Toronto-DominionCentreToronto, Ontario, Canada Mies Van Der Rohe, Bregmannand Hamman Architects, Pellow and Associates ArchitectsCompleted between 1967 to 1991LEED Platinum by SiljaWalenius 1.
INTRODUCTION The Toronto Dominion Centre inToronto, Ontario ranks among the greenest office complexes in the world, and isthe only multi building LEED Platinum certified complex in Canada. The complexis made up of six buildings, the original two (TD Bank Tower (1967) and TDNorth Tower (1969)) designed by Mies Van Der Rohe, the third, fourth and sixthtowers (West Tower (1974), South Tower (1985), Ernst and Young Tower (1991))designed by Bregmann + Hamann Architects, and the fifth tower (95 Wellington West(1987)) designed by Pellow & Associates Architects Inc. The complex alsoincludes the TD Centre Pavilion, which contains the main branch of TD Bank. Thecomplex achieved a total of 82 points in its LEED evaluation in 2015, and ispart of Cadillac-Fairview’s “Green at Work” program, requiring it to reduce itsenergy use by at least 2.5% each year. TDC has been meeting or exceeded thisgoal every year since 2010. Climate AnalysisToronto is located in a humid continental climate zone,with cold winters and hot summers.
This is moderated by its location next toLake Ontario, which creates a microclimate that is slightly warmer in thewinter, and more cool and humid in the summer than landlocked temperate climateareas. In 2017, there was a total of 3464 heating degree days and 345 cooling degreedays throughout the year, meaning that properly insulating buildings in orderto conserve heat and energy is one of the most important aspects for Torontoconstruction. The average winter temperatures (from December to February) rangefrom 1 to -11 degrees Celsius, and the average summer (June to August)temperature range is 11 to 26 degrees Celsius. Wind speeds in Toronto averageabout 6 m/s, with the fastest coming from the South West at a maximum speed of22 m/s. 2. SUSTAINABLE SITES The urban location of TD Centre isextremely accessible to public transportation.
It is located directly betweenKing and St. Andrew stations on the Toronto subway line, which makes it easy toaccess by subway or streetcar. It is also connected to the underground PATHsystem, which makes it accessible from Union and King station without having togo outside.
The centre provides bike storage for 430 bikes outside of thetowers, with additional locker storage in the underground parking lot, as wellas a free bike repair clinic in every lower lobby of the complex. Certainoffices in the complex also provide change rooms and showers for use by bikingemployees. Oscar Peterson Square off of Bay Street contributes to the non-roofheat island reduction category, with a large area of grass, trees and busheswhich is accessible to the public. The TD Centre pavilion, a smaller buildingin the centre of TDC, serves as the main banking branch and has a gridpatterned, vegetated roof which retains and evaporates 50% of its annualreceived rain water. The roofs of the towers are currently being replaced aspart of the revitalization project taken on by the centre, and will be madewhite instead of their current grey-black colour in an effort to avoid solarheat gain.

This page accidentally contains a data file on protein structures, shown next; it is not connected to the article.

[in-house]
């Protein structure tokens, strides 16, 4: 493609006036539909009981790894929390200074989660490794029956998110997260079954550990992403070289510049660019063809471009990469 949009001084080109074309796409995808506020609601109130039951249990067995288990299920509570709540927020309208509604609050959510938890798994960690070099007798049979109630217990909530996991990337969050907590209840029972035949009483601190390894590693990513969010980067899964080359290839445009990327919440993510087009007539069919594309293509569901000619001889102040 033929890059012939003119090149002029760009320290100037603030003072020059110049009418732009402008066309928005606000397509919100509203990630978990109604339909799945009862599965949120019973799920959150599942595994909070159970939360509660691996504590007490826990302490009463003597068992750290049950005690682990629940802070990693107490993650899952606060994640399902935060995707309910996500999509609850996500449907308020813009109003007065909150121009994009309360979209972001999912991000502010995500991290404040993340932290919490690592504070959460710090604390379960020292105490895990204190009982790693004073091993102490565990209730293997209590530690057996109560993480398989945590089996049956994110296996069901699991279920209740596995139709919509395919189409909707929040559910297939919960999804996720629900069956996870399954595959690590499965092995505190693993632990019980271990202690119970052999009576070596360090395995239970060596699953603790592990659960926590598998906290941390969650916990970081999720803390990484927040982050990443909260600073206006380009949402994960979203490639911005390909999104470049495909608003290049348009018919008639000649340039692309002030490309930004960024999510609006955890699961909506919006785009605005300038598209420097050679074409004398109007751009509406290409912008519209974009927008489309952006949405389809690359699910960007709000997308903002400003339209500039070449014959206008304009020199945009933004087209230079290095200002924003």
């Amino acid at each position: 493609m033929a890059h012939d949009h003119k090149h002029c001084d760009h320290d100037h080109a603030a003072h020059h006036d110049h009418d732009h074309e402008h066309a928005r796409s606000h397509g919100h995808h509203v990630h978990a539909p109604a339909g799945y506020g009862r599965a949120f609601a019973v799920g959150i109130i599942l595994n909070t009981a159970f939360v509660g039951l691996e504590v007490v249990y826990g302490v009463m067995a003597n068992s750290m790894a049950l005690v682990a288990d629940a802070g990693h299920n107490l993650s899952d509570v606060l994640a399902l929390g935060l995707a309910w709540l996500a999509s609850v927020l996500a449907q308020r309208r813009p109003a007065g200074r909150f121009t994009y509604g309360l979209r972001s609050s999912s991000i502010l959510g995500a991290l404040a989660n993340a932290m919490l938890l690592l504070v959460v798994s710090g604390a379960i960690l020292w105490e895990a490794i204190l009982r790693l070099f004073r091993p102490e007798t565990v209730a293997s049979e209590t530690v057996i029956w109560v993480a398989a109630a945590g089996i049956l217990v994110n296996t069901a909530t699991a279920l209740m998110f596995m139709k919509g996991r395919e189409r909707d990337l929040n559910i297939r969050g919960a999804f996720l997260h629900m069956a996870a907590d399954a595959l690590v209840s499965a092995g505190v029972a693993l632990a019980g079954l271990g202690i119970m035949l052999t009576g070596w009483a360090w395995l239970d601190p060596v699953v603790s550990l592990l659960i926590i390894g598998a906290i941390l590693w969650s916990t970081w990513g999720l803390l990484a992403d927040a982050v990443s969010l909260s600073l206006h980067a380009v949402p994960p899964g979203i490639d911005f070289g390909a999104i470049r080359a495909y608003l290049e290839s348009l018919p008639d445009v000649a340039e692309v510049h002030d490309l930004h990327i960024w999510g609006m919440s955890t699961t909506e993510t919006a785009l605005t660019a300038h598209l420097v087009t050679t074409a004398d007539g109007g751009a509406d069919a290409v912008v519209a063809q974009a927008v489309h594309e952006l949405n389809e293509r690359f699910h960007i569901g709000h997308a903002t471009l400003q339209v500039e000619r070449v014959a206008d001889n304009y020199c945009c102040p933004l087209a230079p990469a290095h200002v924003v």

TDC also switched to daytime cleaning services, in order to reducenighttime energy usage and light pollution. 3. MATERIALS & RESOURCES TDC onlyachieved points in this category for sustainable purchasing of food andlighting, and solid water management. The towers are made mainly out of steel,travertine, and granite, which causes renovations and repairs to be difficultto do with recycled or sustainably purchased materials. The use of steel as themain structure means that if the buildings were to be taken down, a largeamount of material could be salvaged and recycled. On the interior, few wallfinishes are used. The steel structure is exposed on every exterior wall, whichsaves drywall material and decreases waste for interior finishes, but alsocreates an extremely large amount of heat bridges throughout every building inthe complex. Since the steel structure is completely exposed, and every part ofthe exterior between the steel is glazed, no insulation was used to protectagainst heat loss through steel, however the glazing on the buildings wasrecently upgraded to double layered glass in an effort to increase thesustainability of the complex without altering the appearance.